Reproduction of the Mountain Pine
The Mountain Pine (Pinus uncinata Ramond ex DC.) Is a Pinaceae tree present on the European mountain ranges.
Suitable breeding habitat –
Pinus uncinata is a plant native to central and southern Europe and present in a territory that includes: Germany, France, Spain, Poland, the Czech Republic, Switzerland, Italy and Austria.
It is present on the reliefs of the Pyrenees, Massif Central, Jura, Vosges, Black Forest, Central and Western Alps.
In Italy it is present spontaneously from the Maritime Alps to Ortler, in the province of Sondrio. It grows in the subalpine belt, preferably on calcareous substrates and in general prefers calcareous or mixed substrates, and colonizes rocky and debris-rich slopes. Sometimes it forms very extensive pine forests.
Pinus uncinata is a very cold-resistant plant, able to tolerate temperatures down to about -25 ° C when completely dormant.
As for other pines, it requires a sunny position and also grows in poor soils, which can be dry or humid but still needs well-drained soils.
It is a plant that tolerates drought once established and is quite resistant to the wind.
Cones ripen in the fall of the second growing season, opening on the tree or the following spring.
It is a fairly slow growing plant.
Propagation occurs by seed which is good to sow in single pots in an unheated seedbed as soon as it is ripe, if this is possible, otherwise at the end of winter. A short stratification of 6 weeks at 4 ° C can improve the germination of stored seeds.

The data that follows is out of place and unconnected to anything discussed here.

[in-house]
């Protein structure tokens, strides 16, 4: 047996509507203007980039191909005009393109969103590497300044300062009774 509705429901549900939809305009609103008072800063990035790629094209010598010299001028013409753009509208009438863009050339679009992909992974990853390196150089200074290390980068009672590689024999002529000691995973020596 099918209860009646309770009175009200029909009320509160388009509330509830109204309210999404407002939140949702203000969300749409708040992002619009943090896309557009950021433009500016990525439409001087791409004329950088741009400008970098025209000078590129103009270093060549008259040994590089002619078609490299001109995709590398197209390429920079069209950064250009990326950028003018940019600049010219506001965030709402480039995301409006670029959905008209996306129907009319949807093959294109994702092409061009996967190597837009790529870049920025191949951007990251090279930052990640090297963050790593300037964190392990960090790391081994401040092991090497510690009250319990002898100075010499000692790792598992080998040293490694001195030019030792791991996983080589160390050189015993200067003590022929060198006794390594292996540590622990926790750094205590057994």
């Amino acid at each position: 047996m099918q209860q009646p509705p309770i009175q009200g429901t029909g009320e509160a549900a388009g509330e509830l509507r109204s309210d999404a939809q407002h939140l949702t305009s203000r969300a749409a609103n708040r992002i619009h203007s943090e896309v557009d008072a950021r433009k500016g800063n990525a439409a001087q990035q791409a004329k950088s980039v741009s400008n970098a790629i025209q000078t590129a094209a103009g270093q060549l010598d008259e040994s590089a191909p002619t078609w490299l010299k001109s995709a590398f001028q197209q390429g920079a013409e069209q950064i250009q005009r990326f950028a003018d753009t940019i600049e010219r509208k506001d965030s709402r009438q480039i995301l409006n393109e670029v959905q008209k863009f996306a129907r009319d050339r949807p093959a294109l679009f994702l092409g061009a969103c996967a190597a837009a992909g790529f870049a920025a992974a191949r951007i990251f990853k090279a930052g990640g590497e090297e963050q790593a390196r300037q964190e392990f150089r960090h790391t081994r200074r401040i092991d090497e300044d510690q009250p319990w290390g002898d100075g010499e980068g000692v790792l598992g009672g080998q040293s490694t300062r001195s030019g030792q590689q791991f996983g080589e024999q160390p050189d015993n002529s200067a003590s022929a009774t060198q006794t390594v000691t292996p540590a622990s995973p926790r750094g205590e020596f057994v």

It is advisable to transplant the seedlings as soon as possible as growing difficulties increase.
Trees should be planted in open fields when they are small enough, between 30 and 90 cm; in reality they should be planted when they already reach 5 – 10 cm in height.
It can also be multiplied by cuttings. Method that has a certain percentage of success only if these are taken from very young trees under the age of 10 years.
However, the cuttings are slow to grow.
Pinus uncinata in the northwestern Apennines forms communities referable to the Seslerio caeruleae-Pinion uncinatae alliance.
In the Ligurian-Emilian Apennines (in the Emilian territory) there are interesting populations (the southernmost of the Vaccinio-Piceetea Br.-Bl. class in Br.-Bl. et al. 1939) of Calamagrostio villosae-Pinetum uncinatae rostratae Gentile 1995.
Like other pine forests (Scots pine, mountain pine, black pine, etc.), even those of Pinus uncinata cannot be considered climatozonal expressions, although relatively stable and long lasting on soils that struggle to evolve due to steepness, the presence of erosive niches and phenomena that hinder the formation of deep pockets. Where the latter, due to the morphology, are possible, the larch, but especially Picea and Pinus cembra, assert themselves vigorously, but without completely replacing the pine. The pure woods of Pinus uncinata are, as a rule, set on more superficial and primitive soils than mixed ones. This certainly applies to the chalky-limestone substrates of the Resia area, near the border with the Swiss Engadine Park where the hook pine takes on maximum development and size. In the Piedmontese Alps, despite the varied range of ecological situations, the primitive character of the soils is confirmed, always well drained and rich in skeleton, with the upper horizons acidified in mesophilic and siliceous substrate subtypes. The tendency (slow and with poor prospects) towards the beech forest is reported only in the communities of the low mountain ranges. Being open woods, the catenal contacts involve herbaceous formations of subalpine prairie, adjacent (both basifile and calcifugal, according to the nature of the substrate), shrub stages of various compositions (Juniperion nanae, Rhododendretum ferruginei, and also mughete 4060 – Alpine and boreal lands -), arid-steppe meadows in the mountain belt and, according to the location, an even more pioneering cenosis of rocks and groundwater debris.